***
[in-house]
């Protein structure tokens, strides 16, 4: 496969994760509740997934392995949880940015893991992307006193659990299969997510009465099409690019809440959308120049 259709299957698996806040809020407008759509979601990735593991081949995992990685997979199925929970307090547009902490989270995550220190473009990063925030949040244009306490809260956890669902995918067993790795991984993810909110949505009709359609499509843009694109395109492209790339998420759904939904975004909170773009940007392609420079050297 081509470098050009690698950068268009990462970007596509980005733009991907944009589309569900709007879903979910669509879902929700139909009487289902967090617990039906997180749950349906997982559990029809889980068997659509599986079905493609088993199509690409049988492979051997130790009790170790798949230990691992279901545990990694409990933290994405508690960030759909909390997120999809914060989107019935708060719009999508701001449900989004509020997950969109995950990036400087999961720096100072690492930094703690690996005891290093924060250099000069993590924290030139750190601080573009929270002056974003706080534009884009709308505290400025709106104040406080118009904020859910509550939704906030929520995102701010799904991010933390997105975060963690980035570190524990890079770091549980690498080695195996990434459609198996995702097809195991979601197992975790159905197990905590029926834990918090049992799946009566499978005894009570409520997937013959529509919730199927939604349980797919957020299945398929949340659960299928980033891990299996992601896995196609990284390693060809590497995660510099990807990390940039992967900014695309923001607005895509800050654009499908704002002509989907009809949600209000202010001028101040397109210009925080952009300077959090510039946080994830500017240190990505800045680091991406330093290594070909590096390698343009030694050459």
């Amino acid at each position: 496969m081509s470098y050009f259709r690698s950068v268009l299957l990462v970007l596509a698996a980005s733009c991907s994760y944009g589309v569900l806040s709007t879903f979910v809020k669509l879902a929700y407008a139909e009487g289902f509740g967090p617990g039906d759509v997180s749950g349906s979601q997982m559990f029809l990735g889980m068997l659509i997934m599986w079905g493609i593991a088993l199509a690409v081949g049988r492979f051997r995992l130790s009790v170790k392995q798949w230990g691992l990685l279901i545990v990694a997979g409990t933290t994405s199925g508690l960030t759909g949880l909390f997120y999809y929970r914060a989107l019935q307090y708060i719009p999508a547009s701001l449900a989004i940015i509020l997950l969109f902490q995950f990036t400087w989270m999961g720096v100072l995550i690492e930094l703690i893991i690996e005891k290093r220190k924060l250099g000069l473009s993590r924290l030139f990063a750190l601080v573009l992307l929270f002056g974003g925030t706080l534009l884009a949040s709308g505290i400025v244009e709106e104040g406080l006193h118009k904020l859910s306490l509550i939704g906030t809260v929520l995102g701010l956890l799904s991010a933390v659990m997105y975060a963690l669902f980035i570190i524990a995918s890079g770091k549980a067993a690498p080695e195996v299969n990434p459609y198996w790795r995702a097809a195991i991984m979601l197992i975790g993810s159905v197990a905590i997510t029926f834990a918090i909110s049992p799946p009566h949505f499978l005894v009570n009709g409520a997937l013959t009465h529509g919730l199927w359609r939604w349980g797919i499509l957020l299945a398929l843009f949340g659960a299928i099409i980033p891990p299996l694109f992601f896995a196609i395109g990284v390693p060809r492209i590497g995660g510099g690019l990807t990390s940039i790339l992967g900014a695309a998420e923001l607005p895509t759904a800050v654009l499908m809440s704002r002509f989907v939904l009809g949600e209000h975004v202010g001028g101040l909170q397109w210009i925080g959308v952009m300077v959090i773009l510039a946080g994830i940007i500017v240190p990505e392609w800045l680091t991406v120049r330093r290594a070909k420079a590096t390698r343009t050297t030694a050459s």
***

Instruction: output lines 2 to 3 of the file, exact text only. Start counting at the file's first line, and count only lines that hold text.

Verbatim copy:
């Protein structure tokens, strides 16, 4: 496969994760509740997934392995949880940015893991992307006193659990299969997510009465099409690019809440959308120049 259709299957698996806040809020407008759509979601990735593991081949995992990685997979199925929970307090547009902490989270995550220190473009990063925030949040244009306490809260956890669902995918067993790795991984993810909110949505009709359609499509843009694109395109492209790339998420759904939904975004909170773009940007392609420079050297 081509470098050009690698950068268009990462970007596509980005733009991907944009589309569900709007879903979910669509879902929700139909009487289902967090617990039906997180749950349906997982559990029809889980068997659509599986079905493609088993199509690409049988492979051997130790009790170790798949230990691992279901545990990694409990933290994405508690960030759909909390997120999809914060989107019935708060719009999508701001449900989004509020997950969109995950990036400087999961720096100072690492930094703690690996005891290093924060250099000069993590924290030139750190601080573009929270002056974003706080534009884009709308505290400025709106104040406080118009904020859910509550939704906030929520995102701010799904991010933390997105975060963690980035570190524990890079770091549980690498080695195996990434459609198996995702097809195991979601197992975790159905197990905590029926834990918090049992799946009566499978005894009570409520997937013959529509919730199927939604349980797919957020299945398929949340659960299928980033891990299996992601896995196609990284390693060809590497995660510099990807990390940039992967900014695309923001607005895509800050654009499908704002002509989907009809949600209000202010001028101040397109210009925080952009300077959090510039946080994830500017240190990505800045680091991406330093290594070909590096390698343009030694050459």
């Amino acid at each position: 496969m081509s470098y050009f259709r690698s950068v268009l299957l990462v970007l596509a698996a980005s733009c991907s994760y944009g589309v569900l806040s709007t879903f979910v809020k669509l879902a929700y407008a139909e009487g289902f509740g967090p617990g039906d759509v997180s749950g349906s979601q997982m559990f029809l990735g889980m068997l659509i997934m599986w079905g493609i593991a088993l199509a690409v081949g049988r492979f051997r995992l130790s009790v170790k392995q798949w230990g691992l990685l279901i545990v990694a997979g409990t933290t994405s199925g508690l960030t759909g949880l909390f997120y999809y929970r914060a989107l019935q307090y708060i719009p999508a547009s701001l449900a989004i940015i509020l997950l969109f902490q995950f990036t400087w989270m999961g720096v100072l995550i690492e930094l703690i893991i690996e005891k290093r220190k924060l250099g000069l473009s993590r924290l030139f990063a750190l601080v573009l992307l929270f002056g974003g925030t706080l534009l884009a949040s709308g505290i400025v244009e709106e104040g406080l006193h118009k904020l859910s306490l509550i939704g906030t809260v929520l995102g701010l956890l799904s991010a933390v659990m997105y975060a963690l669902f980035i570190i524990a995918s890079g770091k549980a067993a690498p080695e195996v299969n990434p459609y198996w790795r995702a097809a195991i991984m979601l197992i975790g993810s159905v197990a905590i997510t029926f834990a918090i909110s049992p799946p009566h949505f499978l005894v009570n009709g409520a997937l013959t009465h529509g919730l199927w359609r939604w349980g797919i499509l957020l299945a398929l843009f949340g659960a299928i099409i980033p891990p299996l694109f992601f896995a196609i395109g990284v390693p060809r492209i590497g995660g510099g690019l990807t990390s940039i790339l992967g900014a695309a998420e923001l607005p895509t759904a800050v654009l499908m809440s704002r002509f989907v939904l009809g949600e209000h975004v202010g001028g101040l909170q397109w210009i925080g959308v952009m300077v959090i773009l510039a946080g994830i940007i500017v240190p990505e392609w800045l680091t991406v120049r330093r290594a070909k420079a590096t390698r343009t050297t030694a050459s």